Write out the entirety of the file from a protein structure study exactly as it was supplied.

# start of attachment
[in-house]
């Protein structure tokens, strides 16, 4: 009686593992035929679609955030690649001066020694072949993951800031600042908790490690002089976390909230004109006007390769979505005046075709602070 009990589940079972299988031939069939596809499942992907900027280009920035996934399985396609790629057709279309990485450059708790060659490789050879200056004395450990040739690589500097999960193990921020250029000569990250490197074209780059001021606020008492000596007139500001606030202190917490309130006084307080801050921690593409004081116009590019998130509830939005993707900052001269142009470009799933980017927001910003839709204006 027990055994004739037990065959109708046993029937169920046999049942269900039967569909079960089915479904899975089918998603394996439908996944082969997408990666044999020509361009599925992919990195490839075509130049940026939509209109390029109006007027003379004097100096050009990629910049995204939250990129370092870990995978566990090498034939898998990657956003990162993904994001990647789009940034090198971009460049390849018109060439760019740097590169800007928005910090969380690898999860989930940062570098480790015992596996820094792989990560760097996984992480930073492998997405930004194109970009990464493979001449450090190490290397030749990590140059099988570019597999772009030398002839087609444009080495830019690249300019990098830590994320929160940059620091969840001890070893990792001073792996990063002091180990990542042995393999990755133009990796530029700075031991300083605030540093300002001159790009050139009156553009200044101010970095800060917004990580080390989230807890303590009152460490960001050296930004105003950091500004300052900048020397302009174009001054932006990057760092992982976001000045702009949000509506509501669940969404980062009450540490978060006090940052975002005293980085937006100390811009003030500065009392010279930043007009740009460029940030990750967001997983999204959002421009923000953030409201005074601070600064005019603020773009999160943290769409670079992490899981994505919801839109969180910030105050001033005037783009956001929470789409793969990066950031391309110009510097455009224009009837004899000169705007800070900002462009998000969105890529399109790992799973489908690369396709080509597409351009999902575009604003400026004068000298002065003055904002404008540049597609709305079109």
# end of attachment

[in-house]
């Protein structure tokens, strides 16, 4: 009686593992035929679609955030690649001066020694072949993951800031600042908790490690002089976390909230004109006007390769979505005046075709602070 009990589940079972299988031939069939596809499942992907900027280009920035996934399985396609790629057709279309990485450059708790060659490789050879200056004395450990040739690589500097999960193990921020250029000569990250490197074209780059001021606020008492000596007139500001606030202190917490309130006084307080801050921690593409004081116009590019998130509830939005993707900052001269142009470009799933980017927001910003839709204006 027990055994004739037990065959109708046993029937169920046999049942269900039967569909079960089915479904899975089918998603394996439908996944082969997408990666044999020509361009599925992919990195490839075509130049940026939509209109390029109006007027003379004097100096050009990629910049995204939250990129370092870990995978566990090498034939898998990657956003990162993904994001990647789009940034090198971009460049390849018109060439760019740097590169800007928005910090969380690898999860989930940062570098480790015992596996820094792989990560760097996984992480930073492998997405930004194109970009990464493979001449450090190490290397030749990590140059099988570019597999772009030398002839087609444009080495830019690249300019990098830590994320929160940059620091969840001890070893990792001073792996990063002091180990990542042995393999990755133009990796530029700075031991300083605030540093300002001159790009050139009156553009200044101010970095800060917004990580080390989230807890303590009152460490960001050296930004105003950091500004300052900048020397302009174009001054932006990057760092992982976001000045702009949000509506509501669940969404980062009450540490978060006090940052975002005293980085937006100390811009003030500065009392010279930043007009740009460029940030990750967001997983999204959002421009923000953030409201005074601070600064005019603020773009999160943290769409670079992490899981994505919801839109969180910030105050001033005037783009956001929470789409793969990066950031391309110009510097455009224009009837004899000169705007800070900002462009998000969105890529399109790992799973489908690369396709080509597409351009999902575009604003400026004068000298002065003055904002404008540049597609709305079109």